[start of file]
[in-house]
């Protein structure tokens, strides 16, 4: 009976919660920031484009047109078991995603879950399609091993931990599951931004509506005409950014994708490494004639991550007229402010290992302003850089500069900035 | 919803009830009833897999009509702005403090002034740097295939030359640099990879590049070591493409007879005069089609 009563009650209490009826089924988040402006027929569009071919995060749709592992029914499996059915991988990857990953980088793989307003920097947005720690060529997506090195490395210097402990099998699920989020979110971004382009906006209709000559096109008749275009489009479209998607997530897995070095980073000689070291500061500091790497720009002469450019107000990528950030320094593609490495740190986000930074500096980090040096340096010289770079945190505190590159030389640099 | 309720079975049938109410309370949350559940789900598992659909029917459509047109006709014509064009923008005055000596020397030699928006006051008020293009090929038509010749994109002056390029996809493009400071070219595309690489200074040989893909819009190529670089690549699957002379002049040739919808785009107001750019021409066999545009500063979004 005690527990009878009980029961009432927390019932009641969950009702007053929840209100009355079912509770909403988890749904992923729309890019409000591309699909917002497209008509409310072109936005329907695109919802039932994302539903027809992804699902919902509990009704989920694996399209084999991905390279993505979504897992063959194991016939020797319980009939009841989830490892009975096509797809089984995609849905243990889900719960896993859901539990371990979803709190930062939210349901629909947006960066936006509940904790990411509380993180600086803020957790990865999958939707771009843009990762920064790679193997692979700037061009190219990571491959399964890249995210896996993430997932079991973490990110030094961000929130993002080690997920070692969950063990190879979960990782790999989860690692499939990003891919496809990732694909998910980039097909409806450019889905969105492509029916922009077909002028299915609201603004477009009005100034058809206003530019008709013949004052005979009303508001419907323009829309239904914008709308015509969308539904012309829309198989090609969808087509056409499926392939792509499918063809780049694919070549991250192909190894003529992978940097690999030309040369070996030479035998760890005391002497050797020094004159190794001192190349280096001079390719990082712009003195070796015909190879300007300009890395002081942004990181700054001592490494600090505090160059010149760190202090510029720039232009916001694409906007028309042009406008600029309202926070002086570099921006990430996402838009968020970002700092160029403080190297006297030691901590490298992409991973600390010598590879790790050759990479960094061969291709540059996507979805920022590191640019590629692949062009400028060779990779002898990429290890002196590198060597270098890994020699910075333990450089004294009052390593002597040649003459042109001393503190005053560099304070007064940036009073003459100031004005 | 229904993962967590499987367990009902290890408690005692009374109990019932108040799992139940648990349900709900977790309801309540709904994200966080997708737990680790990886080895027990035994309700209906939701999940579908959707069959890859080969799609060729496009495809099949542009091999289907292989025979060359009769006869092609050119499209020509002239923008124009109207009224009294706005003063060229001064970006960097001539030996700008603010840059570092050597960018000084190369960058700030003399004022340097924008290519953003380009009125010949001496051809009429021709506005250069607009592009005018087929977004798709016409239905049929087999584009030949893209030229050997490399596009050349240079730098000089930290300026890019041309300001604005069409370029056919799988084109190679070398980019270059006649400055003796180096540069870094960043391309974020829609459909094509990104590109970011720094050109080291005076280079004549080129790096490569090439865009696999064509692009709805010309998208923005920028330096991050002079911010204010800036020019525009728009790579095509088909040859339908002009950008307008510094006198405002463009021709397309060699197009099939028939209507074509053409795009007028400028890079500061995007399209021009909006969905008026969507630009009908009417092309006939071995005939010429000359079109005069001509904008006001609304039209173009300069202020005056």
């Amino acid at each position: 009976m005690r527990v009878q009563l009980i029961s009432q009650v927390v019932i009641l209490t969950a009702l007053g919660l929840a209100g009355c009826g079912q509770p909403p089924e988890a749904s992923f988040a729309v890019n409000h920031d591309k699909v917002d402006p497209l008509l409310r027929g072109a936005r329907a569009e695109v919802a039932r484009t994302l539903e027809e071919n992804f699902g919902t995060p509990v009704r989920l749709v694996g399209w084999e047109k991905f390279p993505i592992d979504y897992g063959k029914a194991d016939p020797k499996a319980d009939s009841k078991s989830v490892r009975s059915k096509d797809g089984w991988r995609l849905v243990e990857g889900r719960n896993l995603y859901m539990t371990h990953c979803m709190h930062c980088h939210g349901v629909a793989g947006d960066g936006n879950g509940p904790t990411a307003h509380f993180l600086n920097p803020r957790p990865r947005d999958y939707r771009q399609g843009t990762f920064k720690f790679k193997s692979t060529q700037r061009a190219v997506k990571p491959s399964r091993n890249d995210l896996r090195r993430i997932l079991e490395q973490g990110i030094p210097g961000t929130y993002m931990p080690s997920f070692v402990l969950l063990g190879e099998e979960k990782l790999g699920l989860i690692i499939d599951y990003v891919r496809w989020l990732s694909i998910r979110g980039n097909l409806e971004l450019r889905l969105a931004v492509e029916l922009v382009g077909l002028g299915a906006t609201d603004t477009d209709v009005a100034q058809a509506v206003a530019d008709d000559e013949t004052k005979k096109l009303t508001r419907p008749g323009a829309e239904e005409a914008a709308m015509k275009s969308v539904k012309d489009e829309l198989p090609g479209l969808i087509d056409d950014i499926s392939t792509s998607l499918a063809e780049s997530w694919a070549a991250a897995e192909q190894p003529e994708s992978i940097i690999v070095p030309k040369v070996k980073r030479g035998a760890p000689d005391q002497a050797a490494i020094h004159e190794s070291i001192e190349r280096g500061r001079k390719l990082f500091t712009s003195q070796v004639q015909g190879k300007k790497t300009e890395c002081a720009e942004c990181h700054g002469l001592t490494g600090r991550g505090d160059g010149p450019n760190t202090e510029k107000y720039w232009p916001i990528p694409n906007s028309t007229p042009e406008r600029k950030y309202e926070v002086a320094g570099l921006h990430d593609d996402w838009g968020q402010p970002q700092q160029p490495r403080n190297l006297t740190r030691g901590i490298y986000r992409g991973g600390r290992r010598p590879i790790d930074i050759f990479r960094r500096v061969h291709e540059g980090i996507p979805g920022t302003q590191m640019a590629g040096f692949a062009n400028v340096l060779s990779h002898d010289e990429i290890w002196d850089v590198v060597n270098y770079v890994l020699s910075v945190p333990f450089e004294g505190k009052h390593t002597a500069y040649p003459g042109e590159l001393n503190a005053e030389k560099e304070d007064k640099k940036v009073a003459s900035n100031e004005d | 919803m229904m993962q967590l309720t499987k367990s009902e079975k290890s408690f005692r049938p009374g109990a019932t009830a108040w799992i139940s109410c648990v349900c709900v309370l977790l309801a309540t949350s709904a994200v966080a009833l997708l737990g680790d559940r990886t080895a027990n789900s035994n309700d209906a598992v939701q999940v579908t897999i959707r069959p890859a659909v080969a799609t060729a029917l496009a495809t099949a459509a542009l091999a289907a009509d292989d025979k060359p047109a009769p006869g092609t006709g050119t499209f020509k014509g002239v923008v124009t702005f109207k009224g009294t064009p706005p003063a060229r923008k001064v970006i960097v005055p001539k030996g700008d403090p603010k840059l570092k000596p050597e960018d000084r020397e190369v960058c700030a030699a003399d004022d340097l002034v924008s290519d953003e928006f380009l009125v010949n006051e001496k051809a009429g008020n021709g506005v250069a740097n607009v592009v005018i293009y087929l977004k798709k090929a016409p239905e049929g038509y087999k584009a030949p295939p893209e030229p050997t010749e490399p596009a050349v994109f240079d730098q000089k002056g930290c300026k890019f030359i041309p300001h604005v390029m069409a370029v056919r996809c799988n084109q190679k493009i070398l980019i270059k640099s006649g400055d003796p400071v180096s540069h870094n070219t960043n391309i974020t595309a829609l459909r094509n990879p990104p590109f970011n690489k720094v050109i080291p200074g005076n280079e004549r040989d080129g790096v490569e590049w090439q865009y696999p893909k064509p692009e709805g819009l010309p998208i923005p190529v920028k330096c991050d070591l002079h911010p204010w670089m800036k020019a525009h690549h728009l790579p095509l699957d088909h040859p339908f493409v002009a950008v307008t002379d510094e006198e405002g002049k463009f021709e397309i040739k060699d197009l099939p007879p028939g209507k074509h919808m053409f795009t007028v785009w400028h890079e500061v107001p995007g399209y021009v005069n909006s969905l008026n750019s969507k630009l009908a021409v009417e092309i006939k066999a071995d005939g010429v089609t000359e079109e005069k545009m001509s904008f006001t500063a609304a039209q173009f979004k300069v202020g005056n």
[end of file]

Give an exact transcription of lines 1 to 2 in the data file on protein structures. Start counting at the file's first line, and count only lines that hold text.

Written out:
[in-house]
């Protein structure tokens, strides 16, 4: 009976919660920031484009047109078991995603879950399609091993931990599951931004509506005409950014994708490494004639991550007229402010290992302003850089500069900035 | 919803009830009833897999009509702005403090002034740097295939030359640099990879590049070591493409007879005069089609 009563009650209490009826089924988040402006027929569009071919995060749709592992029914499996059915991988990857990953980088793989307003920097947005720690060529997506090195490395210097402990099998699920989020979110971004382009906006209709000559096109008749275009489009479209998607997530897995070095980073000689070291500061500091790497720009002469450019107000990528950030320094593609490495740190986000930074500096980090040096340096010289770079945190505190590159030389640099 | 309720079975049938109410309370949350559940789900598992659909029917459509047109006709014509064009923008005055000596020397030699928006006051008020293009090929038509010749994109002056390029996809493009400071070219595309690489200074040989893909819009190529670089690549699957002379002049040739919808785009107001750019021409066999545009500063979004 005690527990009878009980029961009432927390019932009641969950009702007053929840209100009355079912509770909403988890749904992923729309890019409000591309699909917002497209008509409310072109936005329907695109919802039932994302539903027809992804699902919902509990009704989920694996399209084999991905390279993505979504897992063959194991016939020797319980009939009841989830490892009975096509797809089984995609849905243990889900719960896993859901539990371990979803709190930062939210349901629909947006960066936006509940904790990411509380993180600086803020957790990865999958939707771009843009990762920064790679193997692979700037061009190219990571491959399964890249995210896996993430997932079991973490990110030094961000929130993002080690997920070692969950063990190879979960990782790999989860690692499939990003891919496809990732694909998910980039097909409806450019889905969105492509029916922009077909002028299915609201603004477009009005100034058809206003530019008709013949004052005979009303508001419907323009829309239904914008709308015509969308539904012309829309198989090609969808087509056409499926392939792509499918063809780049694919070549991250192909190894003529992978940097690999030309040369070996030479035998760890005391002497050797020094004159190794001192190349280096001079390719990082712009003195070796015909190879300007300009890395002081942004990181700054001592490494600090505090160059010149760190202090510029720039232009916001694409906007028309042009406008600029309202926070002086570099921006990430996402838009968020970002700092160029403080190297006297030691901590490298992409991973600390010598590879790790050759990479960094061969291709540059996507979805920022590191640019590629692949062009400028060779990779002898990429290890002196590198060597270098890994020699910075333990450089004294009052390593002597040649003459042109001393503190005053560099304070007064940036009073003459100031004005 | 229904993962967590499987367990009902290890408690005692009374109990019932108040799992139940648990349900709900977790309801309540709904994200966080997708737990680790990886080895027990035994309700209906939701999940579908959707069959890859080969799609060729496009495809099949542009091999289907292989025979060359009769006869092609050119499209020509002239923008124009109207009224009294706005003063060229001064970006960097001539030996700008603010840059570092050597960018000084190369960058700030003399004022340097924008290519953003380009009125010949001496051809009429021709506005250069607009592009005018087929977004798709016409239905049929087999584009030949893209030229050997490399596009050349240079730098000089930290300026890019041309300001604005069409370029056919799988084109190679070398980019270059006649400055003796180096540069870094960043391309974020829609459909094509990104590109970011720094050109080291005076280079004549080129790096490569090439865009696999064509692009709805010309998208923005920028330096991050002079911010204010800036020019525009728009790579095509088909040859339908002009950008307008510094006198405002463009021709397309060699197009099939028939209507074509053409795009007028400028890079500061995007399209021009909006969905008026969507630009009908009417092309006939071995005939010429000359079109005069001509904008006001609304039209173009300069202020005056």